A Guide to Researching Life Sciences Employers
Why should you research prospective employers as you approach your life sciences job search? Key reasons include:
- As you plan your job search, you will find it helpful to make a list of companies to target.
- Researching employers enables you to learn something about their needs and challenges, so you can tell them how you can meet those needs and challenges.
- You will probably be asked interview questions like:
- What do you know about our organization?
- Why do you want to work here?
Researching employers is also a good way to strive for “fit” between you and the hiring organization. In choosing employers to target, Marissa Fayer points out, “it’s important to research employers because you want to love where you work. That’s especially important in life sciences because it is an ethically based industry, and it’s always best to be on the right side of ethics.
Fayer, who is CEO of HERHealthEQ and president of Fayer Consulting, LLC, notes that since “the industry is about improving and/or saving lives, you should be proud of where you work, so researching the prospective company to ensure they actually help patients will create that sense that you’re moving to somewhere good-natured.” Sharoni Billik, CEO and founder of SBHC, a medical-affairs professional-services firm, agrees, noting, “in addition to cultural or therapeutic area fit, one must make sure of working for a compliant, responsible company with strong senior leadership and a commitment to high-quality work for patients and for regulators.” Billik touts employer research for its ability to “paint a picture of what the company is like.”
In addition to the research tools below, you can conduct primary research through informational interviews.
Social-media venues can yield connections you can talk with to find out more about their employers. To identify other people to talk with about their employers, consider contacting your college alumni office to find out which alumni may be working in companies of interest. Consider also simply walking into the offices of companies of interest and asking for information, such as company literature and annual reports.
Key Tools for Conducting Company Research
(Note: Many research sources charge fees. Only sources offering at least some free information are included).
- The Best Research Sources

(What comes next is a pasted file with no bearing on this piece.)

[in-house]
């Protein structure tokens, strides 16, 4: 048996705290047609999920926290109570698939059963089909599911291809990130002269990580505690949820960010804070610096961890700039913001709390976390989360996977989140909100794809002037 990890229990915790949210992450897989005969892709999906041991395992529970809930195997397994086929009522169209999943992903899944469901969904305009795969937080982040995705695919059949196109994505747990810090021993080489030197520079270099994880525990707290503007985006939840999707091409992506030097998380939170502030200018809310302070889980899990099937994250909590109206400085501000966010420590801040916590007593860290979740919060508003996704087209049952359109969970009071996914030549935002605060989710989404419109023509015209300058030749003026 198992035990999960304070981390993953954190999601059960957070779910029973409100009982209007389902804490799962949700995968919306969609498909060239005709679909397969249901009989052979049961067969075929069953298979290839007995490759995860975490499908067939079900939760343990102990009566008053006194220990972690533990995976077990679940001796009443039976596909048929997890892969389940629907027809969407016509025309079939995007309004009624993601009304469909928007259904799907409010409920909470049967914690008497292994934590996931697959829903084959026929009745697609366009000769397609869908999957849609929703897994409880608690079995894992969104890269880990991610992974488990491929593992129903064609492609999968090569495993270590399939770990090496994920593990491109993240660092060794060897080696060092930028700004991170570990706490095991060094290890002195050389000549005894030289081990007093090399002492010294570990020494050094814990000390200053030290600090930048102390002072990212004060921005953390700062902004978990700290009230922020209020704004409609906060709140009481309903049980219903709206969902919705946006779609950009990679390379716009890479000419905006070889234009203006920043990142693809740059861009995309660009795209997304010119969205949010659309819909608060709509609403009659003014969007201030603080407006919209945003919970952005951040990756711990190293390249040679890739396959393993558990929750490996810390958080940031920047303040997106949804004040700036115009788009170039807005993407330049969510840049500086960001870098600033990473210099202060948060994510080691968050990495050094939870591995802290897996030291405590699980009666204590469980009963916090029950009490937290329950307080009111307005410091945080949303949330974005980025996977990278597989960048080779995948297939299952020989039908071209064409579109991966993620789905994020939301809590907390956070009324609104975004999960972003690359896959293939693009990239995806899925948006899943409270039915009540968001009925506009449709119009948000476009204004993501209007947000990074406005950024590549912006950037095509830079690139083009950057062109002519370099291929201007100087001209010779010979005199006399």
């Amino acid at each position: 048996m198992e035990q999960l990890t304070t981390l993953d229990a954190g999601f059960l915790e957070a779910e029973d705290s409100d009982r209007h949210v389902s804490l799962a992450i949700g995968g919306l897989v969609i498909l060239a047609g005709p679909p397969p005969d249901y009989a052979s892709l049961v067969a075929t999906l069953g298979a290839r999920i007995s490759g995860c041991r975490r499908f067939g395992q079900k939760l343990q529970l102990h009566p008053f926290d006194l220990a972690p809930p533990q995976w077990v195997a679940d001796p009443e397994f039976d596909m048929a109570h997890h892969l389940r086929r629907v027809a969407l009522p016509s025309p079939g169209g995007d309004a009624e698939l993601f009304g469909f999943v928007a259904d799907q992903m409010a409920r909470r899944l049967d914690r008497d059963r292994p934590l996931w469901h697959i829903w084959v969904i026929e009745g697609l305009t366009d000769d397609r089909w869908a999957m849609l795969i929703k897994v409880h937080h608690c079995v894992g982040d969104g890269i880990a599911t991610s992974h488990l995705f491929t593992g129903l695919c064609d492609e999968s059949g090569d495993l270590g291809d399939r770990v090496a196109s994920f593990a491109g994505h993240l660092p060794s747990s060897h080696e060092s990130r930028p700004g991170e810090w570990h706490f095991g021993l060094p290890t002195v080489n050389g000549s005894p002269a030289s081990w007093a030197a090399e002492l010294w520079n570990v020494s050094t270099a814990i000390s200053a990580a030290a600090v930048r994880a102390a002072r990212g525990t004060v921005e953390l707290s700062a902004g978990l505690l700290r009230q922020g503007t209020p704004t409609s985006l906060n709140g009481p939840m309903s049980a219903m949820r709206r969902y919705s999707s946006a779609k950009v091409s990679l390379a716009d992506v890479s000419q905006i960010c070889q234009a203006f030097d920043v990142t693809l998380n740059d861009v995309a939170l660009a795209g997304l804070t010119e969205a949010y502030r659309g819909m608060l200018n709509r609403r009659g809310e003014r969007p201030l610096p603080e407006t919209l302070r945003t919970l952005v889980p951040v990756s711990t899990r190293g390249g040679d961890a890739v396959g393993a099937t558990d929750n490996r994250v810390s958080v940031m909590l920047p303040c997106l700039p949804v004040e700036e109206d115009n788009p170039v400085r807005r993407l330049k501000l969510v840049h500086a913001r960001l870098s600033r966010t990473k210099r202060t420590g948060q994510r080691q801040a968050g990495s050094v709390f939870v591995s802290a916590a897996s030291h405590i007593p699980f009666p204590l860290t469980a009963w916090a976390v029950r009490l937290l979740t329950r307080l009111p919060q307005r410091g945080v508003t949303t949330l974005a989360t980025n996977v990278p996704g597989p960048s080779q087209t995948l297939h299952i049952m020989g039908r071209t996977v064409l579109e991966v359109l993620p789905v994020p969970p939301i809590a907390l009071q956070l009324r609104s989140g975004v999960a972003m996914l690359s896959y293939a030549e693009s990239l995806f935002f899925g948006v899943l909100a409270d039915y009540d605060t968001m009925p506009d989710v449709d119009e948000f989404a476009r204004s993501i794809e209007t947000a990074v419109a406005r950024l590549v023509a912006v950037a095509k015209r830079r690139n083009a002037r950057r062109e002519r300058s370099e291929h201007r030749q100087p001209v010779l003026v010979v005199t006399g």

- Company Web sites: Find out more about the company you’re interested in by researching them using a reliable search engine. Most public companies have a section of their websites dedicated to investor relations and often have their annual reports online and in downloadable form. “Websites are a great place to research companies,” Billik observes. “One can learn if they are clinical or commercial, how large they are, what their development pipeline looks like, whether they are publicly traded, etc.”
- Online Secondary Sources:
- Glassdoor — a useful site for helping jobseekers get inside information on prospective employers and where you can find anonymous employee job reviews (by searching company names or location) for thousands of companies. Billik cautions, however, that “Websites like Glassdoor can provide an overall schema, but one should avoid paying too much attention to any specific rating or review, as it is usually the unhappiest workers who are the loudest complainers.”
- The Forbes’ Global 2000: comprehensive database of the 2,000 largest global corporations as measured by sales, profits, assets, and market value.
- Fortune.com 500: ranking of the “best” and largest public companies filtered by profitability, size, rate of increase, and more.
- The Inc. 5000: listing with short descriptions of the 5,000 fastest growing privately-held companies in the U.S.
- Better Business Bureau: includes links to companies that are members of the organization.
- SEC Filings: Search for publicly available companies.
- Online Company Research Links:
- Allstocks.com’s World’s Largest Investors Links: where you can find links to all kinds of information about companies and industry analyses.
- Life Sciences News Sources
- Biospace: Search by company name or industry
- Biospace Hotbeds: Search by location
- Science Daily/Life science News
- News Medical Life Sciences: Life Science News
- Biocompare Life science News
- The Economist: Life Sciences
- US Food and Drug Administration (FDA)
General Business-Related News, Magazines, and Newspapers:
- Barron’s Magazine
- Bloomberg Business Week
- Financial Times
- MSN Money
- Wall Street Journal
Research Pays Off
Your job search will be much more effective if you research and target specific employers. Demonstrating in your cover letters (and even your resume) your knowledge of the companies you’re writing to will impress employers favorably. The biggest payoff is in interviews, where you can be virtually certain that you’ll be asked a question that tests whether you’ve done your homework about the organization.